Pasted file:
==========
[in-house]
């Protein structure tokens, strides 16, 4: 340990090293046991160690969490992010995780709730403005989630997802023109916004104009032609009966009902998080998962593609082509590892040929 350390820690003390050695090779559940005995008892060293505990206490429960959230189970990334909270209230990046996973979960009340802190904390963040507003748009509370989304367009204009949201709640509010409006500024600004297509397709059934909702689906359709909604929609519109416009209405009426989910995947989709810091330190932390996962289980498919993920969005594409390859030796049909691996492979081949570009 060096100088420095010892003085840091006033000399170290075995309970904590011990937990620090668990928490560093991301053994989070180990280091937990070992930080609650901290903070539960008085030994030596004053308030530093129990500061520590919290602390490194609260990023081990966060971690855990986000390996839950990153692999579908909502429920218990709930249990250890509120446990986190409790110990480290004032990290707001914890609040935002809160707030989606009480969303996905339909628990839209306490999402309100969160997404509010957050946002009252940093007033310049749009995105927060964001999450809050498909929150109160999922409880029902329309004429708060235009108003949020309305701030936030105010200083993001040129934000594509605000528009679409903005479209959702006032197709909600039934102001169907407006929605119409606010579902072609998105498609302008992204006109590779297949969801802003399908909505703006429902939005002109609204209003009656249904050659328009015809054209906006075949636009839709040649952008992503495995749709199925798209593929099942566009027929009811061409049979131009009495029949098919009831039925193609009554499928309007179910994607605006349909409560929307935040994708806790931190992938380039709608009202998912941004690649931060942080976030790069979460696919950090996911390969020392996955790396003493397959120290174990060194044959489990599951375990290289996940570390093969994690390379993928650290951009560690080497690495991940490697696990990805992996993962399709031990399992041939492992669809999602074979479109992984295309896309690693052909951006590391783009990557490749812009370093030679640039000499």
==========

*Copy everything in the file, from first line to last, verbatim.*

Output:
[in-house]
């Protein structure tokens, strides 16, 4: 340990090293046991160690969490992010995780709730403005989630997802023109916004104009032609009966009902998080998962593609082509590892040929 350390820690003390050695090779559940005995008892060293505990206490429960959230189970990334909270209230990046996973979960009340802190904390963040507003748009509370989304367009204009949201709640509010409006500024600004297509397709059934909702689906359709909604929609519109416009209405009426989910995947989709810091330190932390996962289980498919993920969005594409390859030796049909691996492979081949570009 060096100088420095010892003085840091006033000399170290075995309970904590011990937990620090668990928490560093991301053994989070180990280091937990070992930080609650901290903070539960008085030994030596004053308030530093129990500061520590919290602390490194609260990023081990966060971690855990986000390996839950990153692999579908909502429920218990709930249990250890509120446990986190409790110990480290004032990290707001914890609040935002809160707030989606009480969303996905339909628990839209306490999402309100969160997404509010957050946002009252940093007033310049749009995105927060964001999450809050498909929150109160999922409880029902329309004429708060235009108003949020309305701030936030105010200083993001040129934000594509605000528009679409903005479209959702006032197709909600039934102001169907407006929605119409606010579902072609998105498609302008992204006109590779297949969801802003399908909505703006429902939005002109609204209003009656249904050659328009015809054209906006075949636009839709040649952008992503495995749709199925798209593929099942566009027929009811061409049979131009009495029949098919009831039925193609009554499928309007179910994607605006349909409560929307935040994708806790931190992938380039709608009202998912941004690649931060942080976030790069979460696919950090996911390969020392996955790396003493397959120290174990060194044959489990599951375990290289996940570390093969994690390379993928650290951009560690080497690495991940490697696990990805992996993962399709031990399992041939492992669809999602074979479109992984295309896309690693052909951006590391783009990557490749812009370093030679640039000499």